Whether your child is just becoming a tween or is a full-fledged teen, you most likely have noticed some attitude changes. Your sweet baby may not be so sweet any longer and you may feel on some days like you are navigating an emotional mine field.
The emotions of a teenager can be compared to a roller coaster ride–their highs are the highest and their lows are the lowest. In the midst of all that emotion, they may act like they don’t need their parents anymore.
But the honest truth is, your teen needs you more than ever. The trick is figuring out just what that looks like. How can you keep your connection with your child who was so easy to connect to as a little one, but seems distant to you as a teen?
It’s important for your teen to cultivate their independence while still having a relationship with their parents. As they grow towards independence, parents must do the delicate dance of letting them go while staying emotionally connected.
Here are some great ways to work on nurturing a relationship with your teen:
Share at least one meal together eveyday. Whether it’s breaksfast, lunch or dinner, use the time intentionally: share highs and lows from the day, talk about family plans, tell something you are thankful for, go around the table and answer a question. Don’t use meal time for lectures or judgement. Listen and learn from your kids as they talk.
Schedule a date. My husband used to take each of our three kids out on “dates.” Mostly they went to eat, but sometimes it was a special ocassion like a father/daughter dance or a ballgame. Those times only had one purpose: Stay away from arguments and just enjoy each other’s company.
Open your home to your child’s friends. We had lots of teens in the house, raiding our fridge and pantry, playing video games, swimming, and just hanging out. Getting to know our kids’ friends was important for us to stay connected with what was going on without prying, and it was important for our kids; they liked that their friends felt comfortable in our house. Another great way to be around the kids and listen to them is by volunteering to drive for field trips and sports events. I always learned a lot when I drove a car full of teens!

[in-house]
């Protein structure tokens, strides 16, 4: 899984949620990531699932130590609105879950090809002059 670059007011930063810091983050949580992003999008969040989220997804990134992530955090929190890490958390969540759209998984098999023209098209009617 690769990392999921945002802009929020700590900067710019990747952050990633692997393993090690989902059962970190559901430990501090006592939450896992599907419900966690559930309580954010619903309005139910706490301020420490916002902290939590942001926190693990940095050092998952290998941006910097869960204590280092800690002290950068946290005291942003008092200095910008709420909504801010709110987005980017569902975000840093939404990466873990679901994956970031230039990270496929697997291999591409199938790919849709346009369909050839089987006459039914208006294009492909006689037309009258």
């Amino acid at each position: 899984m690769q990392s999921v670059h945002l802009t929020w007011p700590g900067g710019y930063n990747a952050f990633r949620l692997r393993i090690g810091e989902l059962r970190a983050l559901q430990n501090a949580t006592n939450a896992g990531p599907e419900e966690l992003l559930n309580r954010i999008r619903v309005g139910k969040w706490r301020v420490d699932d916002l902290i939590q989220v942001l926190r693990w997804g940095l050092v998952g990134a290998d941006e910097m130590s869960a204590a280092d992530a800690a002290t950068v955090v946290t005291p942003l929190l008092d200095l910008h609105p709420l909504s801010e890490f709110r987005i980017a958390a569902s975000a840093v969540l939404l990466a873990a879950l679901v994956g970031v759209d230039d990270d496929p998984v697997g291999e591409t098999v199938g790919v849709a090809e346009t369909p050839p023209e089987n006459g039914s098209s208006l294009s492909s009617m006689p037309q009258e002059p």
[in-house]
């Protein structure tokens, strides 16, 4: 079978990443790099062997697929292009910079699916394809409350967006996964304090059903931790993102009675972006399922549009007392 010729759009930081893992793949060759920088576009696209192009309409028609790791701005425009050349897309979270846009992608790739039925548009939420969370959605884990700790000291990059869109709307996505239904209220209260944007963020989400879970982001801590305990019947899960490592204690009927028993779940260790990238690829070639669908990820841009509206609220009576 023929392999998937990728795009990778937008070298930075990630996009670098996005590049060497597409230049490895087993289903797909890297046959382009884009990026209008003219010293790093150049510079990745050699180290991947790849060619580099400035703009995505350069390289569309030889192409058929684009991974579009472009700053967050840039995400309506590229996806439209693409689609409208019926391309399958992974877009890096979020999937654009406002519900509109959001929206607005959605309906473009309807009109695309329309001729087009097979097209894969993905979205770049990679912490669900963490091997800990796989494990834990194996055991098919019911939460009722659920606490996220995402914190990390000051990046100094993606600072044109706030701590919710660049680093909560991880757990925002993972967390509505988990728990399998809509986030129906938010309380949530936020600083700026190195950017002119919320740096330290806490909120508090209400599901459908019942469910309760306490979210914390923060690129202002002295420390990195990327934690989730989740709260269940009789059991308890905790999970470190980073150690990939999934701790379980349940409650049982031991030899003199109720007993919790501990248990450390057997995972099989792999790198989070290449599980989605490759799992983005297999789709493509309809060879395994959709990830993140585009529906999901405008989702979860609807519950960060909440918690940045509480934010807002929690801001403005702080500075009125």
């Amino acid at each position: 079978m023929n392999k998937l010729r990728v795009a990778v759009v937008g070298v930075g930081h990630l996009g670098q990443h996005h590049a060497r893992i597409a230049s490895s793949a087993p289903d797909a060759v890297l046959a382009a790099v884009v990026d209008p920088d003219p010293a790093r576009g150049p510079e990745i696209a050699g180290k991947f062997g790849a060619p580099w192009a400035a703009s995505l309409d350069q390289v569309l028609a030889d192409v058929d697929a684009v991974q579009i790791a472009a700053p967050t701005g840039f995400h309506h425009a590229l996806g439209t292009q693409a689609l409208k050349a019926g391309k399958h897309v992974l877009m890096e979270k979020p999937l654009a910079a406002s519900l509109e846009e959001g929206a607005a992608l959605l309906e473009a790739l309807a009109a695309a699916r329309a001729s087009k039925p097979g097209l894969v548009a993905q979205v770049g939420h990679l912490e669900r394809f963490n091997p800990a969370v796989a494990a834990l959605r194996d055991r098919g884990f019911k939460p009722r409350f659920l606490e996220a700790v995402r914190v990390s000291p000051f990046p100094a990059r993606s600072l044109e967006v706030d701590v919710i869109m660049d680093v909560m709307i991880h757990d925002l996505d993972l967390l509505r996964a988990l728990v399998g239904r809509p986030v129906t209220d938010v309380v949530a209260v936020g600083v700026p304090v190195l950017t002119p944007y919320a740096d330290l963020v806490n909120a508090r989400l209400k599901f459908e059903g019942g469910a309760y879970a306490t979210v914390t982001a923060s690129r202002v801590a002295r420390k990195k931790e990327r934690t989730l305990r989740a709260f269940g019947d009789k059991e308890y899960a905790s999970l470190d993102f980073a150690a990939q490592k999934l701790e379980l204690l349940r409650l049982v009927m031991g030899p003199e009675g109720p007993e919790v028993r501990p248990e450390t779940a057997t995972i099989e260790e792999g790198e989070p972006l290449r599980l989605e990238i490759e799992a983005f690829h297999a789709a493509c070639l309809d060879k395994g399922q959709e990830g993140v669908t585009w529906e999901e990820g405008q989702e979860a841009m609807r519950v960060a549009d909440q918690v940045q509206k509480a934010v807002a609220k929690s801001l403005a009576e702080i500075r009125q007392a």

Be Available. Parents often complain that their teen doesn’t want to talk, so when they do, it’s important to set aside everything else and listen. It may not be convenient, but giving them your attention will let them know how important they are to you.
Know and speak their love language. Everyone has a love tank that is filled in ways unique to them. If you do not know your teen’s love language, take time to investigate. Here’s an assessment you can give your child and once you know their love language, find ways to speak it to them so that their love tank is filled.
Plan for space to connect. There may be times when you are really struggling to connect with your teen and it becomes necessary to create some space for that to happen. Things like an afternoon of fishing, a day at the beach, or going on a day trip provide time without pressures. Just being present in those spaces will often result in good conversations that might not have happened otherwise.
My friend takes his three boys on “gratitude walks” every morning. Sometimes they don’t talk at all, sometimes he asks a question about what they are grateful for, and sometimes they come up with some profound or insightful words that my friend would most likely have never heard if he hadn’t created that space.
It’s easy to assume that teens just want to be left alone, but whether they know it or not, that is NOT what they want deep down or what they need. They still need you, although it’s in a different way than when they were small. Be persistent and intentional about connecting and communicating with them.
If you are struggling to connect with your teen and would like some tools to make that happen, please schedule a free consultation.